Mary Elizabeth Suiter, attorney and state legislator, was born in Winnsboro, Wood, County, Texas, on October 6, 1911. She was the only child of Minnie Bell (Stutsman) Suiter and William David Suiter. She graduated from Winnsboro High School and earned a bachelor of arts degree from the University of Texas at Austin. In 1934 she graduated from law school and passed the Texas bar exam at the same institution. Her father, who was a lawyer and state senator from 1915 to 1923, inspired her career path in law and politics.
Elizabeth Suiter was the first woman to practice law in Wood County and the first woman attorney to try a criminal case in East Texas. In 1940 she ran for the Texas House of Representatives against first-term incumbent William Jackson “Jack” Bailey in District 34 representing Wood County. In her campaign, she opposed a sales tax and supported a “reasonable luxury tax with increased levies on oil, gas, and sulfur to pay pensions.” She lost the race by twenty-nine votes. In 1942, during World War II, she ran again and campaigned on the platform of “rigid economy.” She advocated no new taxes during wartime and aimed to streamline the procedures for applying for Social Security benefits. She also fought for stricter regulations on insurance companies to prevent fraudulent advertising practices.
Suiter was vocal about the issue of gender during her campaign. She noted that she was “aware of the prejudice of some against voting for a woman,” but she stressed that of the few women who had served in the legislature, “not one of them has been found wanting.” By contrast, she claimed, many male legislators “have been accused of selling out,” and it was men “who have gotten the State government into [an] awful mess.” She argued that women “should have some recognition,” especially since they were now “expected to prepare themselves to do the same work as men” in the wartime economy. In the July Democratic primary, she defeated her opponent, Alba school principal Jack McIntosh, by 647 votes.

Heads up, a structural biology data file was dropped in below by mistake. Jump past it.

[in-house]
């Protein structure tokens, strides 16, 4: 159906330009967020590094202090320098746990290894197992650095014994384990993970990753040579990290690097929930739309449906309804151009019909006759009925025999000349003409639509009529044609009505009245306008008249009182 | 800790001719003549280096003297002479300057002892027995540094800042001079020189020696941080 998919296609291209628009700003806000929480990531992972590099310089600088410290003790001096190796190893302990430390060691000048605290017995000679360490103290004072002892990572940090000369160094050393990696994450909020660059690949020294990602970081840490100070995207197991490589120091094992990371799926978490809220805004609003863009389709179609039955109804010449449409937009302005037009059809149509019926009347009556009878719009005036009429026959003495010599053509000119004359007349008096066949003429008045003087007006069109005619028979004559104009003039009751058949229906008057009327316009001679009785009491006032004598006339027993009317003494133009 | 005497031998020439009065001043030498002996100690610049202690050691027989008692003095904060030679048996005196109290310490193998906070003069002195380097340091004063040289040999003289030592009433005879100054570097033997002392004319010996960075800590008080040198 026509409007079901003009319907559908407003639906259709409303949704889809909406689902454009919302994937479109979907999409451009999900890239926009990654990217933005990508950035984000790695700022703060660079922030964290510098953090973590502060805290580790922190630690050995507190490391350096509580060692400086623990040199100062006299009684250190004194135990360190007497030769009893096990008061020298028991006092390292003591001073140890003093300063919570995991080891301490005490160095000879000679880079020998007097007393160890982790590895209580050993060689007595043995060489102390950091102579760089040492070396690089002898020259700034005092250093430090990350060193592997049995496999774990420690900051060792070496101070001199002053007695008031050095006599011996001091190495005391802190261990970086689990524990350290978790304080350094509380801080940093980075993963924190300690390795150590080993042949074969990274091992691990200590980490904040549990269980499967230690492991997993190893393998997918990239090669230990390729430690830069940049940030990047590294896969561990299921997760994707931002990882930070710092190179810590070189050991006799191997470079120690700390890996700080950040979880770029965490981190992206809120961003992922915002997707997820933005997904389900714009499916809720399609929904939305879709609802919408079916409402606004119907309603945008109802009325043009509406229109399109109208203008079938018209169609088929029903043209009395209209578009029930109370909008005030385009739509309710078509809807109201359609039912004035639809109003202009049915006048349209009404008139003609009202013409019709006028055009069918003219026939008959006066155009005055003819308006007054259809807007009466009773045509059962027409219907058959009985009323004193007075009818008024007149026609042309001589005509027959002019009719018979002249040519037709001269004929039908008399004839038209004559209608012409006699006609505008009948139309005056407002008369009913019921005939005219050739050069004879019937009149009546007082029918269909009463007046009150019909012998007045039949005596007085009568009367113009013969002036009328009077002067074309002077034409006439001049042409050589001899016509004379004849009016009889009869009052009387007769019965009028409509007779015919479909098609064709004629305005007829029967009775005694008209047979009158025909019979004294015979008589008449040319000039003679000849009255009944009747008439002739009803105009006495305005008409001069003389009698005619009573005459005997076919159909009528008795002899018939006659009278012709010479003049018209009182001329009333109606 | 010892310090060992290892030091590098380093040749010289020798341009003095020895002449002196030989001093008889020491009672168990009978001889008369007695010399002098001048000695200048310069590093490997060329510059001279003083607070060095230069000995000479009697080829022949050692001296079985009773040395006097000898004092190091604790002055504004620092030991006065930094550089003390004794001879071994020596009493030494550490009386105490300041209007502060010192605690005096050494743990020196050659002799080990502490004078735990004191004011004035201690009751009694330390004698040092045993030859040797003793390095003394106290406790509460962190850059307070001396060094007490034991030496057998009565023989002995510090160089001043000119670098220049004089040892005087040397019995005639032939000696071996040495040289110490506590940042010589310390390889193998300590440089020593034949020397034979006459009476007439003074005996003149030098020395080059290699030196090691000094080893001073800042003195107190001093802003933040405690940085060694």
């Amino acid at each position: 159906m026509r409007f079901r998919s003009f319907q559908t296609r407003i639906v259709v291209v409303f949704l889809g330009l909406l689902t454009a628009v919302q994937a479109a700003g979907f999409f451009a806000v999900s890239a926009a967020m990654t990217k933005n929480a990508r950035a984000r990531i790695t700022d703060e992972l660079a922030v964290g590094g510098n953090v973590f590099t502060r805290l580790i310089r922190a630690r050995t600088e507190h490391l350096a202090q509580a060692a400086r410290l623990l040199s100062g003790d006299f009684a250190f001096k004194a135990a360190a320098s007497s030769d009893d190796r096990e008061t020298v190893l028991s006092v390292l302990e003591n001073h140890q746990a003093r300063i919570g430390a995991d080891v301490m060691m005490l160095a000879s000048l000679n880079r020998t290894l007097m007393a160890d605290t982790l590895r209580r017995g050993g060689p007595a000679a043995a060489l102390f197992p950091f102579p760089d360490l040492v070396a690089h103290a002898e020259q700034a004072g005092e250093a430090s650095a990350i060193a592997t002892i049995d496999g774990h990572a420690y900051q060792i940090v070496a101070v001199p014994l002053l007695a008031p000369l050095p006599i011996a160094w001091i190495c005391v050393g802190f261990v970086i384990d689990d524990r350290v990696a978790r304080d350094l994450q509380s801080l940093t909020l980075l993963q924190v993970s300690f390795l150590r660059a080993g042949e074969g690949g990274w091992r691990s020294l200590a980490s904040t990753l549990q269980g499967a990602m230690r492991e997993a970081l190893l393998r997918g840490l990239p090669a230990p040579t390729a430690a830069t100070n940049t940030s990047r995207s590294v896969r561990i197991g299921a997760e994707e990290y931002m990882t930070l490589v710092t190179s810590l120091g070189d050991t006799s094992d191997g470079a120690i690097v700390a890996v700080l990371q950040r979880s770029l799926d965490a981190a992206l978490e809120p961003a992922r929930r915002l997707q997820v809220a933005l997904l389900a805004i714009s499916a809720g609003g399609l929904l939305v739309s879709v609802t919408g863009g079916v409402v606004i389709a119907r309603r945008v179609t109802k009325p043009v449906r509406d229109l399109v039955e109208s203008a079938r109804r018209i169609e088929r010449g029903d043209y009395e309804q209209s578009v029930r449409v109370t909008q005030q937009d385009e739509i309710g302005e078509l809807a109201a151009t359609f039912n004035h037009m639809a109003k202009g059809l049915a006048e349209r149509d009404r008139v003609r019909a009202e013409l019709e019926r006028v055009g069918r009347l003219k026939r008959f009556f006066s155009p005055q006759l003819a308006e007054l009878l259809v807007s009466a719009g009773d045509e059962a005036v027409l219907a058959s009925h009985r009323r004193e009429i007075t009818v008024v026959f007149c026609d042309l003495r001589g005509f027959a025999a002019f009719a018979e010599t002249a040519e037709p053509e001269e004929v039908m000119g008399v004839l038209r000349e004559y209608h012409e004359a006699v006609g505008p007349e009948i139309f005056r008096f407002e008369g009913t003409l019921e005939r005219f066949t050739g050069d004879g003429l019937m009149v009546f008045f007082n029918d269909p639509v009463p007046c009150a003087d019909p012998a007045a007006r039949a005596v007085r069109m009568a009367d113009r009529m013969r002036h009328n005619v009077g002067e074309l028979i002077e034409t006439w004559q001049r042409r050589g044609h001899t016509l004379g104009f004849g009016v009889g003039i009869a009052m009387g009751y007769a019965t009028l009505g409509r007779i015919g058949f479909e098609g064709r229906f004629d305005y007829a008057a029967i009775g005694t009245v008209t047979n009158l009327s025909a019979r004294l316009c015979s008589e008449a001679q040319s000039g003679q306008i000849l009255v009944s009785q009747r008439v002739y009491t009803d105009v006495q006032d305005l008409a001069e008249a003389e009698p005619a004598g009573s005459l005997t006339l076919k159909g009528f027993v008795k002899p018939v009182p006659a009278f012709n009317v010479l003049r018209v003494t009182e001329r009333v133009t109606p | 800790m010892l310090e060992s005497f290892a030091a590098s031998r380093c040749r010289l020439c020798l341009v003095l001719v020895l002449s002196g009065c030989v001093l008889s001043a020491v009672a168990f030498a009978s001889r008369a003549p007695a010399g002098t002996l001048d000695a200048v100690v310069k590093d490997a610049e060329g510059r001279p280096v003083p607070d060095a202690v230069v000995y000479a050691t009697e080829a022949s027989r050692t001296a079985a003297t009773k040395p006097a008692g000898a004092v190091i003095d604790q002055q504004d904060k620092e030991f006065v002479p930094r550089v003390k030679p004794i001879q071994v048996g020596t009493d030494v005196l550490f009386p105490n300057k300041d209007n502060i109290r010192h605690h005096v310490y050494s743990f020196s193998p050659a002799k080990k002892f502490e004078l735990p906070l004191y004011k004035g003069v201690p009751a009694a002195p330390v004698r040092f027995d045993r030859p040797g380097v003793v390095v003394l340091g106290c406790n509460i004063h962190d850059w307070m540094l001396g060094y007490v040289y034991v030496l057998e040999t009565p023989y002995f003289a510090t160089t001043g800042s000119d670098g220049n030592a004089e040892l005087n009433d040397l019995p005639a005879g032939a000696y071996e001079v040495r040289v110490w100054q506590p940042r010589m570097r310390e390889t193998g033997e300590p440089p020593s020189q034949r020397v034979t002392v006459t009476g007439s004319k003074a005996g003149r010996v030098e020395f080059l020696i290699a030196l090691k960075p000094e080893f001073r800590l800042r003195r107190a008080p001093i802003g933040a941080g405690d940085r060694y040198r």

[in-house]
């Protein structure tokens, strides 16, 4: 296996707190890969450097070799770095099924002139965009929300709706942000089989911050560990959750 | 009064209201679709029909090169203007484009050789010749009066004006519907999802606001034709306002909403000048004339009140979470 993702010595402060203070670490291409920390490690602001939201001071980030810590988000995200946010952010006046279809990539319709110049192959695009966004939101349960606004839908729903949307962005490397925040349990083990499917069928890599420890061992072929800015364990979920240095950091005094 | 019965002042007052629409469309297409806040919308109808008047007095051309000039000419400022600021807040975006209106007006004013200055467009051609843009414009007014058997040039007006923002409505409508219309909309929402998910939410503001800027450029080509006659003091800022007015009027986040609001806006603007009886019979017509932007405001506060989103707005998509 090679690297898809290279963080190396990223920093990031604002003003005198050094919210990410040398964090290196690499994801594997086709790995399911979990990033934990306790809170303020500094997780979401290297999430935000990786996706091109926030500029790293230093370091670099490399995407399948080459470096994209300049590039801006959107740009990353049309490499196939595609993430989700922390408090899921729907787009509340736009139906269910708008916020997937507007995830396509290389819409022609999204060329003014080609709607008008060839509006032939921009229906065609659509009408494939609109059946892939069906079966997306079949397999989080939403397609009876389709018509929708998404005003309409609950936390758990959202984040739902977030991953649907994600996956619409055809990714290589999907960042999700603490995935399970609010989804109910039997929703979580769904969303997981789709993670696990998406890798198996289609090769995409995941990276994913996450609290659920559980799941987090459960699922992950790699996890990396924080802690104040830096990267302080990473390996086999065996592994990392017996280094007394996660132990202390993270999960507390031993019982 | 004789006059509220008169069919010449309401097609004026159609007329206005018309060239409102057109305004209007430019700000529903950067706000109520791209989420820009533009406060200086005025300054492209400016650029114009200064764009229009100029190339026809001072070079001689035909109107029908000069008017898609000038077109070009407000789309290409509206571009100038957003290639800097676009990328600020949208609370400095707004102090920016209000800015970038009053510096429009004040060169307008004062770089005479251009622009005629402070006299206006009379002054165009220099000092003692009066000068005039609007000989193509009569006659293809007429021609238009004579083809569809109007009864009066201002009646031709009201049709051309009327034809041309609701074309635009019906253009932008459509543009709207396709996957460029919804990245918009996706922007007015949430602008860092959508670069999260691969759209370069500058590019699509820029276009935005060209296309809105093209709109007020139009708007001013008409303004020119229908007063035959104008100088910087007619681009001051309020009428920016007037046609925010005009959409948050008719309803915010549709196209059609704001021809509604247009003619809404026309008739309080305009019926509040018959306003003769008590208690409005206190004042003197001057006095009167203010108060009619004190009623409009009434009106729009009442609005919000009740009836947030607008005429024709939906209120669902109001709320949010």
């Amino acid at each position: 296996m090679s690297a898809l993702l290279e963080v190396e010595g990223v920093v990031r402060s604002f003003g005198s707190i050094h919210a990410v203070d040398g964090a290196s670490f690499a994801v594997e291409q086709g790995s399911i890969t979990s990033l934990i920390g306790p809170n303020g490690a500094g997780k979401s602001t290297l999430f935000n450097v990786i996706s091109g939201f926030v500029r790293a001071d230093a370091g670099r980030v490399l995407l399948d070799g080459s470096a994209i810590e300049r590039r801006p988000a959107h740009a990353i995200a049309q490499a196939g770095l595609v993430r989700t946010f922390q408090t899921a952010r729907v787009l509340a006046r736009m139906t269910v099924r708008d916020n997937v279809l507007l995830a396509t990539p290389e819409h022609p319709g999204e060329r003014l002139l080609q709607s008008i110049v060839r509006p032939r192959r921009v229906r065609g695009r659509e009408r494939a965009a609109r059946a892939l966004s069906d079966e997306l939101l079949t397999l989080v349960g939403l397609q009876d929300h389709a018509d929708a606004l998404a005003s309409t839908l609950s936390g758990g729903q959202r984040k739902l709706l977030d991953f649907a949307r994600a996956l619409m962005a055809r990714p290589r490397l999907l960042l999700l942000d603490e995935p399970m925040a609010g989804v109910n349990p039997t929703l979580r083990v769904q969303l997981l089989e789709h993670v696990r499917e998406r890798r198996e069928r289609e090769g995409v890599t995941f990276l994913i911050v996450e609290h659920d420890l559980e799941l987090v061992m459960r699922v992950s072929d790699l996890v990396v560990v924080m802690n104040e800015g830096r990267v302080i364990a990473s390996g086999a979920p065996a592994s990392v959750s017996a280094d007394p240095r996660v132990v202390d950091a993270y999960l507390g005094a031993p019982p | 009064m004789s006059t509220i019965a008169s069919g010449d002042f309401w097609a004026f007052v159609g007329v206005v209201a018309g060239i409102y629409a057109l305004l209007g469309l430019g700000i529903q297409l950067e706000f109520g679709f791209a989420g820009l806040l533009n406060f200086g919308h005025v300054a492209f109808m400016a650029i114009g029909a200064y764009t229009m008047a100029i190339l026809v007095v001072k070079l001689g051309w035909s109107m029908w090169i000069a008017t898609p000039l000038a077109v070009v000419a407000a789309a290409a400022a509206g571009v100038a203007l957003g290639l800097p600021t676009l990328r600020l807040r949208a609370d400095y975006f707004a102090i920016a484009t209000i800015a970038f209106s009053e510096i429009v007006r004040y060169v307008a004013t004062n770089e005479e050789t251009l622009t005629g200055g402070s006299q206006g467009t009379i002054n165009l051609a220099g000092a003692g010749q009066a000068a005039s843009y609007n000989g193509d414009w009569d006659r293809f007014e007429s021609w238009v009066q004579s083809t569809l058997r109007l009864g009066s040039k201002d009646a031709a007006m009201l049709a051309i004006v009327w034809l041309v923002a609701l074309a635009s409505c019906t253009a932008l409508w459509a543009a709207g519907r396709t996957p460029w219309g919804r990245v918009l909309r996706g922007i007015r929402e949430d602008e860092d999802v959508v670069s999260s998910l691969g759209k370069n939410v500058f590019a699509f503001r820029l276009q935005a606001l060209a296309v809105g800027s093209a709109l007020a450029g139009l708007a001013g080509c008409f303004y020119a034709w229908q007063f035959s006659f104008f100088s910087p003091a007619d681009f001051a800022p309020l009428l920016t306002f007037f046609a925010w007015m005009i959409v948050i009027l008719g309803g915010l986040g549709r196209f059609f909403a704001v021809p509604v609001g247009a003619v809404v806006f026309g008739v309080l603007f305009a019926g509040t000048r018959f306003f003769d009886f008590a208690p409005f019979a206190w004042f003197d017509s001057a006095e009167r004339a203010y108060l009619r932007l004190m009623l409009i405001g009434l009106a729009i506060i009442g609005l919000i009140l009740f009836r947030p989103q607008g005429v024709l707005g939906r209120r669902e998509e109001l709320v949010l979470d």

In the Forty-eighth Texas Legislature, Suiter served on the committees for Education, Federal Relations, Judicial Districts, Judiciary, and Uniform State Laws. She sponsored or co-sponsored five bills of public significance: House Bill No. 68, House Bill No. 86, House Bill No. 166, House Bill No. 658, and House Bill No. 687. House Bill No. 68, which included virtually the entire House as co-sponsors, provided equal rights to all people of the Caucasian race in public accommodations. In keeping with the state’s Good Neighbor policy (see GOOD NEIGHBOR COMMISSION), the purpose of the bill was to prevent insults to visiting Latin American dignitaries who might face discrimination from the state’s system of racial segregation. House Bill No. 86, which she co-sponsored with six other members, was designed to reform the state’s juvenile justice system and replace the current criminal procedure with a system of guardianship when possible. Suiter also co-authored House Bill No. 687 with the two other female members of the House, Rae Files and Florence Fenley. This bill attempted to “ease the statutory requirements on married women with property” and acknowledge conveyance apart from their husbands. While those bills failed to pass, both House Bills No. 166 and No. 658 were successful. House Bill No. 166, of which Suiter was the sole author, required family group insurance policies to specify the names of all insured people on the policies. House Bill No. 658, co-sponsored with two other East Texas members, called for the reorganization of the Special District Court of Upshur, Wood, and Smith counties, creating a seventh judicial district of Texas.